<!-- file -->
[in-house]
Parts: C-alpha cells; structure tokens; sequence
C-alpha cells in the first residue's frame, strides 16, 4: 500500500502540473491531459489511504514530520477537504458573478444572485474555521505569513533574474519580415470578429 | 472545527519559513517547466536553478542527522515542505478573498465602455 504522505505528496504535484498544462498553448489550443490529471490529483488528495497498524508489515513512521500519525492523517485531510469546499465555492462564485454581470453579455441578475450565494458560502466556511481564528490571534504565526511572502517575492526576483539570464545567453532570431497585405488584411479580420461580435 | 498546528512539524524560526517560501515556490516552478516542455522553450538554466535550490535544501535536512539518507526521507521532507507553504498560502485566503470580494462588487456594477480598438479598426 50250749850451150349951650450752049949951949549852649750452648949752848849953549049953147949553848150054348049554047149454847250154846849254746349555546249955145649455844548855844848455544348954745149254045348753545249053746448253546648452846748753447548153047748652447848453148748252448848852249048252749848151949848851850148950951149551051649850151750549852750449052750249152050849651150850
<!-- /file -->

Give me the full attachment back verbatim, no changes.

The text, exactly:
[in-house]
Parts: C-alpha cells; structure tokens; sequence
C-alpha cells in the first residue's frame, strides 16, 4: 500500500502540473491531459489511504514530520477537504458573478444572485474555521505569513533574474519580415470578429 | 472545527519559513517547466536553478542527522515542505478573498465602455 504522505505528496504535484498544462498553448489550443490529471490529483488528495497498524508489515513512521500519525492523517485531510469546499465555492462564485454581470453579455441578475450565494458560502466556511481564528490571534504565526511572502517575492526576483539570464545567453532570431497585405488584411479580420461580435 | 498546528512539524524560526517560501515556490516552478516542455522553450538554466535550490535544501535536512539518507526521507521532507507553504498560502485566503470580494462588487456594477480598438479598426 50250749850451150349951650450752049949951949549852649750452648949752848849953549049953147949553848150054348049554047149454847250154846849254746349555546249955145649455844548855844848455544348954745149254045348753545249053746448253546648452846748753447548153047748652447848453148748252448848852249048252749848151949848851850148950951149551051649850151750549852750449052750249152050849651150850